Awakening the Historian Within: My First Year at Ashoka University
Ashaz Mohammed looks back on his first year at Ashoka University and recounts how he decided on his major
My first semester at Ashoka University was not only a self-discovery of my current interests and skills but also a process of uncovering parts of myself I had long forgotten about. As a kid, I just wanted to learn—it could be any source of information I got my hands on: Novels, Illustrated Encyclopedias, old National Geographic magazines, tourist pamphlets, the “Did You Know” columns behind classmate notebooks, you name it. However, my chief concern with learning any of these boiled down to one field of interest—History. What was the author’s world like when they wrote this? Which period does this encyclopedia cover, and why is it so important? Why does this pamphlet encourage tourists to only visit specific historical sites? I connected the dots between the most distant fields of information and found absolute joy in immersing myself in these newfound depths of History. Unfortunately, this venture ended when I reached my teenage years, and suddenly exploring what the world of knowledge had to offer was deemed inefficient and redundant. As I got exceedingly occupied with rote learning through textbooks, which was only more encouraged, memories of my profound love for history mottled down and eventually became history itself.
It is funny now that I had imagined my Ashoka experience to be more or less the continuation of these pesky learning methods in my life. Perhaps, I had completely lost hope in actual learning anymore. But I distinctly remember how my first lecture at Ashoka encouraged me to let go of that notion. It was a foundation course on environmental sciences, and the various topics we would cover—political ecology, ecological feminism, caste and environmentalism, and so on, were being discussed. Coming from an education where I viewed environmental sciences as the ‘optional’ subject in my school, and our tasks mainly revolved around ‘the 4 R’s of waste management’ and the three types of pollution, experiencing this kind of subject diversity was quite a shift. Throughout its duration, the course exposed me to the myriad issues linked to this seemingly ‘simple’ subject. I was encouraged to bring my own view into assignments and discussions, and somewhere along the way, I subconsciously found myself talking about historical events in relation to the environment in my discussion sessions.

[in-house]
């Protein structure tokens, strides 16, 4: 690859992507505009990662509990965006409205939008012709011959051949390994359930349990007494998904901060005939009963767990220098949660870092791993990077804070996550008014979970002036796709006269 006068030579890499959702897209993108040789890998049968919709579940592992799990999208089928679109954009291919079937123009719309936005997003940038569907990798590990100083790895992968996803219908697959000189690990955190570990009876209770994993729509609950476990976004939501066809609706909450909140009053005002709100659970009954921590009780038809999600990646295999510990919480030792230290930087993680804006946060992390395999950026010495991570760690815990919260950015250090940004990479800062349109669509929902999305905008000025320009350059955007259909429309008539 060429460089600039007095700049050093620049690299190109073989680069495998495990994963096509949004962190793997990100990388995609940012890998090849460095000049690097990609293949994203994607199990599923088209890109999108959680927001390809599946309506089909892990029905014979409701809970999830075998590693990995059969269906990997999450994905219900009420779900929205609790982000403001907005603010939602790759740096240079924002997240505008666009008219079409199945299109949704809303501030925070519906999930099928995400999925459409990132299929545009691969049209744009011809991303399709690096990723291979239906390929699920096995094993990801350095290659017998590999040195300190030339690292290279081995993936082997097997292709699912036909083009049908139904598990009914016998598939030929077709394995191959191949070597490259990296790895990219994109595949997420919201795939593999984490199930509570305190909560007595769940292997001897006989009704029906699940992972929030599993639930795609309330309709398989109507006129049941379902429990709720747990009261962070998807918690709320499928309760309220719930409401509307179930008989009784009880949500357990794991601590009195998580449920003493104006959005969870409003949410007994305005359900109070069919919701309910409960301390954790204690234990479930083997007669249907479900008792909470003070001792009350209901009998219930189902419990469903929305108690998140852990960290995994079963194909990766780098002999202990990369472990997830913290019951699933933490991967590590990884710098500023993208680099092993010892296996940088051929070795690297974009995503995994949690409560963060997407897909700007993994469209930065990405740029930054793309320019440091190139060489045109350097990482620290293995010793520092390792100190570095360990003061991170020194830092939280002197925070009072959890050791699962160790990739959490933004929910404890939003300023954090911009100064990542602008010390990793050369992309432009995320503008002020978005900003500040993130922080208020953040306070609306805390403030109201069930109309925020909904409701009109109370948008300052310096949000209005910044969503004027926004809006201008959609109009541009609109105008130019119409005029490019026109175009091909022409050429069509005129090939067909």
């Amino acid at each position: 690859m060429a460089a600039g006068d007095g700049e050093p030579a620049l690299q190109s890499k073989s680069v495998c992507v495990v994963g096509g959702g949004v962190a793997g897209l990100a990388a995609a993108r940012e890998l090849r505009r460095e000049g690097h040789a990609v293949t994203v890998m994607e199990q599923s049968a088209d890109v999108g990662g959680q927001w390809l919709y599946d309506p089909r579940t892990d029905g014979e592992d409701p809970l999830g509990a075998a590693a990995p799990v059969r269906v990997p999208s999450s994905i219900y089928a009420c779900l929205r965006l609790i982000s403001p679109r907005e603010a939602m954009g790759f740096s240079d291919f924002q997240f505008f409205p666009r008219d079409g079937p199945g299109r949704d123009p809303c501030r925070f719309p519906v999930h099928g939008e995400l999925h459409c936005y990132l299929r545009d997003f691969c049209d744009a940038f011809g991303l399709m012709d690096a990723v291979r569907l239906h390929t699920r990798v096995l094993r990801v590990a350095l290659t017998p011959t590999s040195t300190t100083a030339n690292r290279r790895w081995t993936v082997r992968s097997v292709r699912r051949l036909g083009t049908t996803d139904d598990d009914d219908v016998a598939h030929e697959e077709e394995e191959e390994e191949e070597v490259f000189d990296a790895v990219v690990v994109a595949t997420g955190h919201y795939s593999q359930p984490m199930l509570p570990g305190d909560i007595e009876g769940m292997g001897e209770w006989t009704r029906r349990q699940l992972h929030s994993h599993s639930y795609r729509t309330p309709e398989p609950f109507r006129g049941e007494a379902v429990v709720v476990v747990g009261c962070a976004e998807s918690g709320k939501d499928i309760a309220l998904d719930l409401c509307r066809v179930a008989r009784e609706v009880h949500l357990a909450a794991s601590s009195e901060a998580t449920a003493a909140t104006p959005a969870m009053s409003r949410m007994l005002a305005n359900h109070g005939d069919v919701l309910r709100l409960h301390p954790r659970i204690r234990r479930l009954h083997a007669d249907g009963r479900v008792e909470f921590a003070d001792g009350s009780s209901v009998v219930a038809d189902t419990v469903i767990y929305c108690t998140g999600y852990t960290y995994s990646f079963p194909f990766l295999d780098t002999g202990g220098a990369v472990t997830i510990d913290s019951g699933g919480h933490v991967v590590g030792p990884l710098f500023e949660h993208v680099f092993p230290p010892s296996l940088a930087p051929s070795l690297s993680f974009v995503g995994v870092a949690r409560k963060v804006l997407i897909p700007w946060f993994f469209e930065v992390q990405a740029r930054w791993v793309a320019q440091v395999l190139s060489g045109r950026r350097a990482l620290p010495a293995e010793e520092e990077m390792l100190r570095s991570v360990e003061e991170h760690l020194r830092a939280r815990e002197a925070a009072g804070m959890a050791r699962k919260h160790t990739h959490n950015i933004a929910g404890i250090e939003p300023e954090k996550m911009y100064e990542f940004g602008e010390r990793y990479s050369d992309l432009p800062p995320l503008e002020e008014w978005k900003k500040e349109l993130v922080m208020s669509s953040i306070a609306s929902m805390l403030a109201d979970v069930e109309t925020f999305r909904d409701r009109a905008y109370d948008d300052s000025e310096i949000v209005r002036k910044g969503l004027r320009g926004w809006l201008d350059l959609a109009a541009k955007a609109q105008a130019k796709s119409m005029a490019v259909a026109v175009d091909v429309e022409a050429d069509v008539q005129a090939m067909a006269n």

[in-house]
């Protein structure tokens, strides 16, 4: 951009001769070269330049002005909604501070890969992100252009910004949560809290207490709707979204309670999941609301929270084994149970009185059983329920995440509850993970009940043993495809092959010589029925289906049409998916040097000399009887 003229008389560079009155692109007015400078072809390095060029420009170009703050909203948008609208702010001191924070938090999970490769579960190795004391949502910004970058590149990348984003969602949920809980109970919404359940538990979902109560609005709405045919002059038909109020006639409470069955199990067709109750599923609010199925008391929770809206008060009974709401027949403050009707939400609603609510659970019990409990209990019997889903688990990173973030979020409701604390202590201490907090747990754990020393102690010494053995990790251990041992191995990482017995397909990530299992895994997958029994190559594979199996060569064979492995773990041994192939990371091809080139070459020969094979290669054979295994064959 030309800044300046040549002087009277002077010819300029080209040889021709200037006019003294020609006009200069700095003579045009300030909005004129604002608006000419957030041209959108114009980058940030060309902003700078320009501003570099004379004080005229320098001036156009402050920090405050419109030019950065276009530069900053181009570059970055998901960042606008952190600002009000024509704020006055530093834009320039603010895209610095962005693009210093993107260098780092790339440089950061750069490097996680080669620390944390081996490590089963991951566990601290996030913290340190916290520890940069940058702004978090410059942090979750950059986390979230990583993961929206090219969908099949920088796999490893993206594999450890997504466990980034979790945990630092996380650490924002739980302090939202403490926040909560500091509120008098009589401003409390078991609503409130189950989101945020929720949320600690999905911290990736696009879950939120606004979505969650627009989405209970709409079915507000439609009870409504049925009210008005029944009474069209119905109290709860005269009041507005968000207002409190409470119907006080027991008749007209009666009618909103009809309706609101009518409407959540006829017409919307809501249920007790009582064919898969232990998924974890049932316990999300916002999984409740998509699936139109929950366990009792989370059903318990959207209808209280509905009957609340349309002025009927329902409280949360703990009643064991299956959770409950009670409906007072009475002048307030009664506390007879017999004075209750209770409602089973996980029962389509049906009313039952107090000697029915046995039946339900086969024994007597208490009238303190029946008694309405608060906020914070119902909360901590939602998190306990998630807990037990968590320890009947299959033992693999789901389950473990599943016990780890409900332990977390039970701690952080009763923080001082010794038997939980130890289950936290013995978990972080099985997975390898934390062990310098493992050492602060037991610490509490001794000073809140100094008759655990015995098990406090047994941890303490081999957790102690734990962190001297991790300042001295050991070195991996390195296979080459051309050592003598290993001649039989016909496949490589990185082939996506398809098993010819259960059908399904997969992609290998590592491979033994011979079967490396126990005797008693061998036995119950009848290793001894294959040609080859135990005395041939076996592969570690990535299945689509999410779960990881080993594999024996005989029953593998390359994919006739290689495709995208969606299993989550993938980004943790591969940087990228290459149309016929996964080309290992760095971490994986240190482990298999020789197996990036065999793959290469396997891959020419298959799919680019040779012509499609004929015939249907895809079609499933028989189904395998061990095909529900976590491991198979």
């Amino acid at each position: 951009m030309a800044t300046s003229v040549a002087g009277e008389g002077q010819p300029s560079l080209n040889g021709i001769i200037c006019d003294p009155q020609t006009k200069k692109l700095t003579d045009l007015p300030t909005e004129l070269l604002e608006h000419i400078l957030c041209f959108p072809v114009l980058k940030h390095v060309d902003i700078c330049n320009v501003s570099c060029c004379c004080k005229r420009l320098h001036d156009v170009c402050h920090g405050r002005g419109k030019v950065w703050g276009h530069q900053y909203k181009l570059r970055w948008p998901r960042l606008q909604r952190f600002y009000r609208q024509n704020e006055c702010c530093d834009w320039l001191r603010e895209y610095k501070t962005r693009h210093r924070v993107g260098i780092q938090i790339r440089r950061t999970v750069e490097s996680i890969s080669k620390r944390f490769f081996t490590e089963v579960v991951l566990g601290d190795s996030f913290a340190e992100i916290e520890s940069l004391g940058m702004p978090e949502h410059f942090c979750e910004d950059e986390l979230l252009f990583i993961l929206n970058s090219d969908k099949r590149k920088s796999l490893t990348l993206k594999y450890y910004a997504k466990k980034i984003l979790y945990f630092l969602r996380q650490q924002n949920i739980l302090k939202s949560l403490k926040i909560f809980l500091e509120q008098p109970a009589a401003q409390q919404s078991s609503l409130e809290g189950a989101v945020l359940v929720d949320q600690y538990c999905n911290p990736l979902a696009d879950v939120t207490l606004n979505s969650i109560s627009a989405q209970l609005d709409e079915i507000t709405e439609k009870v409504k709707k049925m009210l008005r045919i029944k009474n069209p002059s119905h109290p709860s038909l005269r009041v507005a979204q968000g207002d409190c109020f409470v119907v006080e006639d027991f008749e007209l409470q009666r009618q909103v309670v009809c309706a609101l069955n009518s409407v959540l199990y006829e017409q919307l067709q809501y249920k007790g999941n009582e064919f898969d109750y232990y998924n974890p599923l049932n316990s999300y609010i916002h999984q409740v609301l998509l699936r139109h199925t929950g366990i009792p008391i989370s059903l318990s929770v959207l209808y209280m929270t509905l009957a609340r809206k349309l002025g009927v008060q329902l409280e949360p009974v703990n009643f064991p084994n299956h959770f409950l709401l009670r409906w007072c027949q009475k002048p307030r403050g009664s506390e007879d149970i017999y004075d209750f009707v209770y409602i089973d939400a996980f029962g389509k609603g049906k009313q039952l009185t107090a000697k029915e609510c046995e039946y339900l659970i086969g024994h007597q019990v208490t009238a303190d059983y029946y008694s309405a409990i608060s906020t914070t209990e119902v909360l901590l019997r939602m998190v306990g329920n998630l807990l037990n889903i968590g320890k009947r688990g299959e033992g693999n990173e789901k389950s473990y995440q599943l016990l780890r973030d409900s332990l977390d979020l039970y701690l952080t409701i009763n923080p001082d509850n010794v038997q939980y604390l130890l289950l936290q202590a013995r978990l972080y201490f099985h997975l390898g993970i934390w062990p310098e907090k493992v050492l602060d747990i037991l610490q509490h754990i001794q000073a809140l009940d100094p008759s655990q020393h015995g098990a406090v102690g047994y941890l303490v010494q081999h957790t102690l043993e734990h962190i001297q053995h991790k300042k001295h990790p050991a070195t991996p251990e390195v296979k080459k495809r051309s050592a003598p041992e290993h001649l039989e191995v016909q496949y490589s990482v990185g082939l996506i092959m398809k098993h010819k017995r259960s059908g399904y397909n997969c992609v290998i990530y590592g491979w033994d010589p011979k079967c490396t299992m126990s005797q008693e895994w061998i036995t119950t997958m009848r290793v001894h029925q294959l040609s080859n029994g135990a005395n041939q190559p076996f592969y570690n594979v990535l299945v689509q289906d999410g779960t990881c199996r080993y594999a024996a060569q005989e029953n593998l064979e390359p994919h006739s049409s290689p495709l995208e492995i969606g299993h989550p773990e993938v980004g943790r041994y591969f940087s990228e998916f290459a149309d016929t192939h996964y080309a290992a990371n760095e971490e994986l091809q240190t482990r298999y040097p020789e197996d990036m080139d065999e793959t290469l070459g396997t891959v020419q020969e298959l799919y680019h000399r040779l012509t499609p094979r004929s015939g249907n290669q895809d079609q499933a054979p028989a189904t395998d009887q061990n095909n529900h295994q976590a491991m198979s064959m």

During a session on political ecology in the context of India, I remembered reading this old book on modern Indian history as a kid. Suddenly, I could explain how certain political events after Indian independence shaped decisions made by the Ministry of Agriculture in the 1950s. Reflecting on it now, I realise that my argument was not too substantial or entirely correct, but it was still a personal revelation. It had been so long since I was encouraged to really think through something, connect the dots, and discover something new. Ever since that discussion session, I regained my childlike curiosity and looked forward to interacting with the course in ways that suited my interests and intellect. I applied this technique to other classes. With some help from the ‘Introduction to Critical Thinking’ module, I could make larger and larger connections in the field of history, even if I was not necessarily in a history course. Flash forward to now, where I am taking history courses, and I find myself using the information I learned from my environment studies course to understand the subject matter better! Ashoka not only helped me rediscover the subject I kept a strong interest in but also enabled me to find that interest in other subjects.
(Ashaz Mohammed is a second-year student pursuing a major in History at Ashoka University)